1. Home
  2. Asia
  3. Afghanistan

Devastating floods add to Afghanistan's climate woes

Flooding in Afghanistan’s northern Baghlan province has led to at least 300 deaths and the destruction of thousands of homes since it began on 10 May. Save the Children reports that an estimated 600,000 people, including about 300,000 children, live across the five most affected districts of the province and that an estimated 40,000 children have lost their homes. 

The floods are only the latest example of the destructive manifestations of climate change in Afghanistan, according to Samira Sayed-Rahman, the Kabul-based advocacy and policy advisor for Save the Children. “Afghanistan is being hit by shock after shock. These devastating floods highlight, yet again, Afghanistan’s vulnerability to the impacts of the climate crisis and its limited capacity to respond effectively,” Sayed-Rahman told The New Humanitarian. 

Damage to roads and bridges in Baghlan province is making it difficult for aid agencies to reach affected people, according to government and NGO sources. The number of casualties and the level of destruction are much higher than initially thought, Abdul Ghani Baradar, acting deputy prime minister for economic affairs for the Taliban’s Islamic Emirate government, said after visiting the flood-affected areas on 13 May. 

A series of floods in March also left widespread damage in their wake in southern Afghanistan, and several high-magnitude earthquakes rocked western Herat province last year. Recovery from these disasters and efforts to build climate resilience have been stymied by a lack of financial resources.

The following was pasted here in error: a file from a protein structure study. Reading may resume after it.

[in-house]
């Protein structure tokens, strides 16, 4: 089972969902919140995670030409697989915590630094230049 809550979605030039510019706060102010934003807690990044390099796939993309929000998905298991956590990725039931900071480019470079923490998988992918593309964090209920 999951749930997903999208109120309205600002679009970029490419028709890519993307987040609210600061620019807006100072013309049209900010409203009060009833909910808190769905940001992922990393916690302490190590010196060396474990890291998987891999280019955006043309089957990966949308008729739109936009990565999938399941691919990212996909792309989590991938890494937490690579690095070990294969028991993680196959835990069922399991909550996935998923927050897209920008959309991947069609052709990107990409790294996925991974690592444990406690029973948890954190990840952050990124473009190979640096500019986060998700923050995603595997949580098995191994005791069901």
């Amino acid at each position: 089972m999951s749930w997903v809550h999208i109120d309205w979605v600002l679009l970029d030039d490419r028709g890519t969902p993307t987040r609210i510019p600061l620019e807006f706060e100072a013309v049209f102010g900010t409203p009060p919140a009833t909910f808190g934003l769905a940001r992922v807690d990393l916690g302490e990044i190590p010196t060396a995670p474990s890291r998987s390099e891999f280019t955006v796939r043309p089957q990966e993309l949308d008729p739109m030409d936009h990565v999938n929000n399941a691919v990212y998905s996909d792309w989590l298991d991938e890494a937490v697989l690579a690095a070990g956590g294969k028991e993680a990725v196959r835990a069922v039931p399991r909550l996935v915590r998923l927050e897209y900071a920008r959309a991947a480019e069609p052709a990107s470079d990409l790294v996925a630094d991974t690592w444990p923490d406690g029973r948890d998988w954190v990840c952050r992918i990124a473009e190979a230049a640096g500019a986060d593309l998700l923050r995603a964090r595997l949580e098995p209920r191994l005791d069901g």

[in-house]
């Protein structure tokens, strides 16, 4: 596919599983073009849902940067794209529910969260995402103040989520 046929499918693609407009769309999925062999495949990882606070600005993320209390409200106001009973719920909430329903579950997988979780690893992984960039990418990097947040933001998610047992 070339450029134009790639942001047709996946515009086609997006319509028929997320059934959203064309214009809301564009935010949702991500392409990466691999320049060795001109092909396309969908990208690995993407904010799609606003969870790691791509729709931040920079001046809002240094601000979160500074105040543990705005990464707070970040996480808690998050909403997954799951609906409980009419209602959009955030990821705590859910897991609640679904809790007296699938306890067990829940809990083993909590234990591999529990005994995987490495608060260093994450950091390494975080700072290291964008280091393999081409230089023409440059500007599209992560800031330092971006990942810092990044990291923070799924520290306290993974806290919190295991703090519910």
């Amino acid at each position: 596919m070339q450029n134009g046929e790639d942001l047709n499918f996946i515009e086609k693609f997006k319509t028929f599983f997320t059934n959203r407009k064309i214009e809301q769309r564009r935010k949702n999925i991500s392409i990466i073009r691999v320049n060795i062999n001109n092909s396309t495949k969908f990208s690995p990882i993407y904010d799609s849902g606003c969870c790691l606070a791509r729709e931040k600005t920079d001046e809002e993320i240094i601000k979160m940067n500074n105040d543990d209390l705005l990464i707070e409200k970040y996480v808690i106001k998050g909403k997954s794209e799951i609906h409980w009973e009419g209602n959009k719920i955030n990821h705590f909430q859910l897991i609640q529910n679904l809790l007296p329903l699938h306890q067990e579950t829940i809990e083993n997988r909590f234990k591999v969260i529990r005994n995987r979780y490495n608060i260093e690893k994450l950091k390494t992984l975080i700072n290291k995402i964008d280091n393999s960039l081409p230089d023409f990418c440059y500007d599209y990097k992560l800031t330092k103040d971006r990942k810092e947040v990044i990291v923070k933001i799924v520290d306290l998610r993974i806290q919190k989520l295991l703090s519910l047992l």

“Urgent funding is needed not just to address the immediate aftermath of disasters, but to be able to implement sustainable, community-driven solutions to build resilience and mitigate the ongoing effects of climate change,” said Sayed-Rahman.

For more on the delicate balancing act between Western reluctance to engage with the Taliban government and the need to do more to address one of the worst humanitarian crises in the world, read our recent story: US signals greater willingness to engage with the Taliban.

Share this article

Get the day’s top headlines in your inbox every morning

Starting at just $5 a month, you can become a member of The New Humanitarian and receive our premium newsletter, DAWNS Digest.

DAWNS Digest has been the trusted essential morning read for global aid and foreign policy professionals for more than 10 years.

Government, media, global governance organisations, NGOs, academics, and more subscribe to DAWNS to receive the day’s top global headlines of news and analysis in their inboxes every weekday morning.

It’s the perfect way to start your day.

Become a member of The New Humanitarian today and you’ll automatically be subscribed to DAWNS Digest – free of charge.

Become a member of The New Humanitarian

Support our journalism and become more involved in our community. Help us deliver informative, accessible, independent journalism that you can trust and provides accountability to the millions of people affected by crises worldwide.